Scenario: Christiana’s teaching multiplication by powers of ten

Country: Cyprus

Grade (student age): Year 4 (age 9-10)

Contributed by: Marilena Petrou

Context – national, curricular, professional, other

In Cyprus textbooks are used on a daily basis in the classroom, and are produced by policy makers. The mathematics textbooks in Cyprus are year-based, and all students at a particular grade are taught the same mathematics for the same length of time from the same textbook. These textbooks are consistent with fundamental principles of constructivist views of learning and teaching mathematics. Activities are designed with the purpose of helping students to construct their own understanding of different topics, while teachers are seen as facilitators in the process of learning, whose aim is to create a teaching environment that supports exploration of different ideas.


Christiana, a final year student in a teacher preparation programme, was teaching multiplication by powers of ten with a Year 4 (pupils age 9-10). The lesson took place in a school-based placement towards the end of her four-year teacher preparation.

She considered the textbook to be the main resource both for her planning and teaching, but, she tended to elaborate upon it in ways that she believed would make the lesson more meaningful for her students.

Below I provide an example.

Here Christiana designed an investigative activity that encouraged children to develop their own informal method of mental calculations when multiplying by powers of ten. The teachers’ guide suggests starting the lesson by asking students to use their calculator to complete the table shown in Figure 1

                        Figure 1: Multiplication by powers of ten (Grade 4, Teachers’ Guide, p.99)

Christiana elaborated on what was suggested by techer’s guide and and developed the worksheet shown in Figure 2



























Figure 2 Multiplication by powers of ten - Christiana’s worksheet


Knowledge Quartet Coding Commentary

Contributed by: Marilena Petrou

Knowledge Quartet Dimension: Transformation

Knowledge Quartet Code: Use of instructional material (UIM)

Scenario: Christiana teaching multiplication by powers of ten

The textbooks had been developed following a mainly constructivist view of learning, with the emphasis on promoting students’ conceptual understanding. Christiana seemed to understand the philosophy of the proposed activity, using the textbook suggestion and developing the worksheet above.  Her transformational knowledge was demonstrated in her additions to the textbook material which focus on promoting coneptual undertanding and therefore this is offerred as an example of UIM instead of  ATB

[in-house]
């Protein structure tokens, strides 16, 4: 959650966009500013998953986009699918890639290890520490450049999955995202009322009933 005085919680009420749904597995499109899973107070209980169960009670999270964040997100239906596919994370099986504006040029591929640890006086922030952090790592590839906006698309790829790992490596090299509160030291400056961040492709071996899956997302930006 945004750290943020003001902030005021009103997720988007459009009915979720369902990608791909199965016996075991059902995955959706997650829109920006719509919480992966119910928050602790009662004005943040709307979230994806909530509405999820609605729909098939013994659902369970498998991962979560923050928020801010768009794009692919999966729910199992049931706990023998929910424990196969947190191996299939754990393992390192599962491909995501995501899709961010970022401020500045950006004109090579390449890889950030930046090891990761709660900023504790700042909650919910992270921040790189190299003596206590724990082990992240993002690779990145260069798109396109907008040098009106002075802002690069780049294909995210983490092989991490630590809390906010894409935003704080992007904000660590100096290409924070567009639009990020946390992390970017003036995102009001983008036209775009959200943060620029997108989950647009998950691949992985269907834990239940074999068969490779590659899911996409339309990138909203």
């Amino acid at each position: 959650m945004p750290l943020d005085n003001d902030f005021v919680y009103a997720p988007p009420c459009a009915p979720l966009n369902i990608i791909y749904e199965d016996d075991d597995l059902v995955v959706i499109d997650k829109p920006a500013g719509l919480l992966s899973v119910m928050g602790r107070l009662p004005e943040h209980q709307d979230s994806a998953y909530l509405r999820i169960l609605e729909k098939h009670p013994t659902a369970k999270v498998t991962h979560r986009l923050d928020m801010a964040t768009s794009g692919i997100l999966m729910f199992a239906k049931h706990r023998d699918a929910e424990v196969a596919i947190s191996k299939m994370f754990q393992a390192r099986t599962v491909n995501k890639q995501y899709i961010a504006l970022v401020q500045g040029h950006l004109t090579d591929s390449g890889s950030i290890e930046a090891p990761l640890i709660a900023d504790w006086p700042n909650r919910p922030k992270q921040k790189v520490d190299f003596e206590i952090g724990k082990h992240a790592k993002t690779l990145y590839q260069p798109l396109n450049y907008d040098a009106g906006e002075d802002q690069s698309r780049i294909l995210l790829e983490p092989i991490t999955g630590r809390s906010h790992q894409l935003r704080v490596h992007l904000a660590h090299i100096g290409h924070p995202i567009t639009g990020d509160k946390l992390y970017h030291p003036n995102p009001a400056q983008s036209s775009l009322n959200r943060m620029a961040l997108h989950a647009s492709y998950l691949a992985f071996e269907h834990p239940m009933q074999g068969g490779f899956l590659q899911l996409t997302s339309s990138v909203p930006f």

The questions included in the activity were designed to present pupils with increasing challenge as they progressed through them, moving from easy questions to harder ones. The students discovered the rule of ‘adding zero’ at the end when multiplying by powers of ten. However, Christiana wanted to help her students develop understanding that went beyond simply knowing how, to include knowing why. She challenged her students to understand the connection between their ‘rule’ and place value concepts. Here is an indicative extract from her lesson:

Christiana:       Let’s take the number 542. What is the value of 5 in this number?

Victoria:          It is five hundred.

Costas:            When multiplied by 1000 what is the value of the digit 5?

Victoria:          Now it shows 5 hundred thousands.

Christiana:       Thus the hundreds digit became hundred thousands.

[The same discission continued with the digits 2 and 4]

Christiana:     Therefore, notice that the value of each digit in the number changes respectively. If, for example, we multiply by ten, then the value of each digit becomes ten times bigger. Thus, by adding zero at the end we indicate the change of value of each digit.

In the example above there was evidence of conceptual understanding of multiplication and place value both in Christiana’s questions and explanations.

Research suggests that teachers interpret textbook messages about the aims of instruction and about what is good mathematics teaching in different ways, and that their interpretation influences the ways they used textbooks in their teaching (Ball and Cohen, 1996). Adding to this  Nicol and Crespo (2006) claim that factors influencing how they use textbooks include the classroom context, and the teachers’ understanding of mathematics. Christiana seemed able to draw on her own understanding to construct an appropriate activity to elaborate on the textbook activity.


Ball, D. L. and Cohen, D.K (1996) Reform by the book: What is: Or might be: The role of curriculum materials in teacher learning and instructional reform?, Educational Researcher, 25(9), 6-8,14.

Nicol, C.C. and Crespo, S.M. (2006) Learning to teach with mathematics textbooks: How preservice teachers interpret and use curriculum materials, Educational Studies in Mathematics, 62(3), 331-355.

UIM: Scenario 3
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